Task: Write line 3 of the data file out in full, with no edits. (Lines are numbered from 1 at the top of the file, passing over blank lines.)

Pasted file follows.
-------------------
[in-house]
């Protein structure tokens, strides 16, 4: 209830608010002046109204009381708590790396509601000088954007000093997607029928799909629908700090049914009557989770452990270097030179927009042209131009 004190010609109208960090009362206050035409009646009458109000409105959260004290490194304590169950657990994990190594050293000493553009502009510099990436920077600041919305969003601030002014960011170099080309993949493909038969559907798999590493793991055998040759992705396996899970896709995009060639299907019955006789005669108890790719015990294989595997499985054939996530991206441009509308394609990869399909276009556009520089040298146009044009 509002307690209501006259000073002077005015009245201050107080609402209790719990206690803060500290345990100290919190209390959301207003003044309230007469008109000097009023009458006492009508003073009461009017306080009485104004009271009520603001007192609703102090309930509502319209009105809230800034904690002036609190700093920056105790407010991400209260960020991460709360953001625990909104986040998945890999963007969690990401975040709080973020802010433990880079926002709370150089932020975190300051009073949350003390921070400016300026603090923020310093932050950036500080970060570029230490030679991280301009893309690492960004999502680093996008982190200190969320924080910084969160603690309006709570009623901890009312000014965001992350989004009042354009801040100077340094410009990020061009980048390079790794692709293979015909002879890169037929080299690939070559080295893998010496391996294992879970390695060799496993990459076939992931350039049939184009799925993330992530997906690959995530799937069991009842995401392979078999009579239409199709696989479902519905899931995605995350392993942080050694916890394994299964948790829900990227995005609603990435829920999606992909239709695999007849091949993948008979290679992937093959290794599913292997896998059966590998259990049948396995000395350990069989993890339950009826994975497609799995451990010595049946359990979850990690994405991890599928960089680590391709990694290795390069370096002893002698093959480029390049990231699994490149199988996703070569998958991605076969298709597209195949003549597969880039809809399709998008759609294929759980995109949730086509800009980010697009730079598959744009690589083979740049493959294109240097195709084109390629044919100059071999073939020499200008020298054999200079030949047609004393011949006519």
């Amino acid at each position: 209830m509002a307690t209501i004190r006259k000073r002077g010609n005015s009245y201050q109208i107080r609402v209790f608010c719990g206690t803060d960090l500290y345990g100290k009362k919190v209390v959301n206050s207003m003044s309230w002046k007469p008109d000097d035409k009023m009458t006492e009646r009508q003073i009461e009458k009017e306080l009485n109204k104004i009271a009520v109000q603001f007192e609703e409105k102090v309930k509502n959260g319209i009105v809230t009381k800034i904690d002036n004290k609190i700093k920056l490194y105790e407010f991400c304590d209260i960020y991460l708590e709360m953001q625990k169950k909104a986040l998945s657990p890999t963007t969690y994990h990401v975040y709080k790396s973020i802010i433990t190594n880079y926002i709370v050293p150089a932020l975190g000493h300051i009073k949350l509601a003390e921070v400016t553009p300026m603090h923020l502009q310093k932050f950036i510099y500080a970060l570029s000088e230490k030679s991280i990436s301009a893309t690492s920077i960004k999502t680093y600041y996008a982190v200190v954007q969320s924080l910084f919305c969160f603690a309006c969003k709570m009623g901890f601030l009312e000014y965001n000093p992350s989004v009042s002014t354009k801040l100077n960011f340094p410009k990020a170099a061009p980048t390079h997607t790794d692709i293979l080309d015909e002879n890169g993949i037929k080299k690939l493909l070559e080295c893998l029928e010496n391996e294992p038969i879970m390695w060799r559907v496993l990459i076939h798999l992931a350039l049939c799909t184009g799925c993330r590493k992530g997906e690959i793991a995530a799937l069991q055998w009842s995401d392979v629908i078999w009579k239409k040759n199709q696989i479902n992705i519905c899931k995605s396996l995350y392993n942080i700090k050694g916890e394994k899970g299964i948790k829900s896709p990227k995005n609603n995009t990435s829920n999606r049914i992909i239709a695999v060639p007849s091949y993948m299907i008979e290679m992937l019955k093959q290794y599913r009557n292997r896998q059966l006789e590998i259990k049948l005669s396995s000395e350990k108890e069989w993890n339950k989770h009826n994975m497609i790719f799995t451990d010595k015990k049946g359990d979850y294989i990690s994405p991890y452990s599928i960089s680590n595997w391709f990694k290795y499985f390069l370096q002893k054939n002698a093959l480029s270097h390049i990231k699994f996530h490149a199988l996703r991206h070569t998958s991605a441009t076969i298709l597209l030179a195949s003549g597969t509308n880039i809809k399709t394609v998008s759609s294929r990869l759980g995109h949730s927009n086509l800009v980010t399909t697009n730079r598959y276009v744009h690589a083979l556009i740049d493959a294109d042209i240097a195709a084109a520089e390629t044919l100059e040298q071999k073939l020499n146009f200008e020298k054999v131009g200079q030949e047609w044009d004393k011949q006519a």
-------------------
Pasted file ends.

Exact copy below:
């Amino acid at each position: 209830m509002a307690t209501i004190r006259k000073r002077g010609n005015s009245y201050q109208i107080r609402v209790f608010c719990g206690t803060d960090l500290y345990g100290k009362k919190v209390v959301n206050s207003m003044s309230w002046k007469p008109d000097d035409k009023m009458t006492e009646r009508q003073i009461e009458k009017e306080l009485n109204k104004i009271a009520v109000q603001f007192e609703e409105k102090v309930k509502n959260g319209i009105v809230t009381k800034i904690d002036n004290k609190i700093k920056l490194y105790e407010f991400c304590d209260i960020y991460l708590e709360m953001q625990k169950k909104a986040l998945s657990p890999t963007t969690y994990h990401v975040y709080k790396s973020i802010i433990t190594n880079y926002i709370v050293p150089a932020l975190g000493h300051i009073k949350l509601a003390e921070v400016t553009p300026m603090h923020l502009q310093k932050f950036i510099y500080a970060l570029s000088e230490k030679s991280i990436s301009a893309t690492s920077i960004k999502t680093y600041y996008a982190v200190v954007q969320s924080l910084f919305c969160f603690a309006c969003k709570m009623g901890f601030l009312e000014y965001n000093p992350s989004v009042s002014t354009k801040l100077n960011f340094p410009k990020a170099a061009p980048t390079h997607t790794d692709i293979l080309d015909e002879n890169g993949i037929k080299k690939l493909l070559e080295c893998l029928e010496n391996e294992p038969i879970m390695w060799r559907v496993l990459i076939h798999l992931a350039l049939c799909t184009g799925c993330r590493k992530g997906e690959i793991a995530a799937l069991q055998w009842s995401d392979v629908i078999w009579k239409k040759n199709q696989i479902n992705i519905c899931k995605s396996l995350y392993n942080i700090k050694g916890e394994k899970g299964i948790k829900s896709p990227k995005n609603n995009t990435s829920n999606r049914i992909i239709a695999v060639p007849s091949y993948m299907i008979e290679m992937l019955k093959q290794y599913r009557n292997r896998q059966l006789e590998i259990k049948l005669s396995s000395e350990k108890e069989w993890n339950k989770h009826n994975m497609i790719f799995t451990d010595k015990k049946g359990d979850y294989i990690s994405p991890y452990s599928i960089s680590n595997w391709f990694k290795y499985f390069l370096q002893k054939n002698a093959l480029s270097h390049i990231k699994f996530h490149a199988l996703r991206h070569t998958s991605a441009t076969i298709l597209l030179a195949s003549g597969t509308n880039i809809k399709t394609v998008s759609s294929r990869l759980g995109h949730s927009n086509l800009v980010t399909t697009n730079r598959y276009v744009h690589a083979l556009i740049d493959a294109d042209i240097a195709a084109a520089e390629t044919l100059e040298q071999k073939l020499n146009f200008e020298k054999v131009g200079q030949e047609w044009d004393k011949q006519a």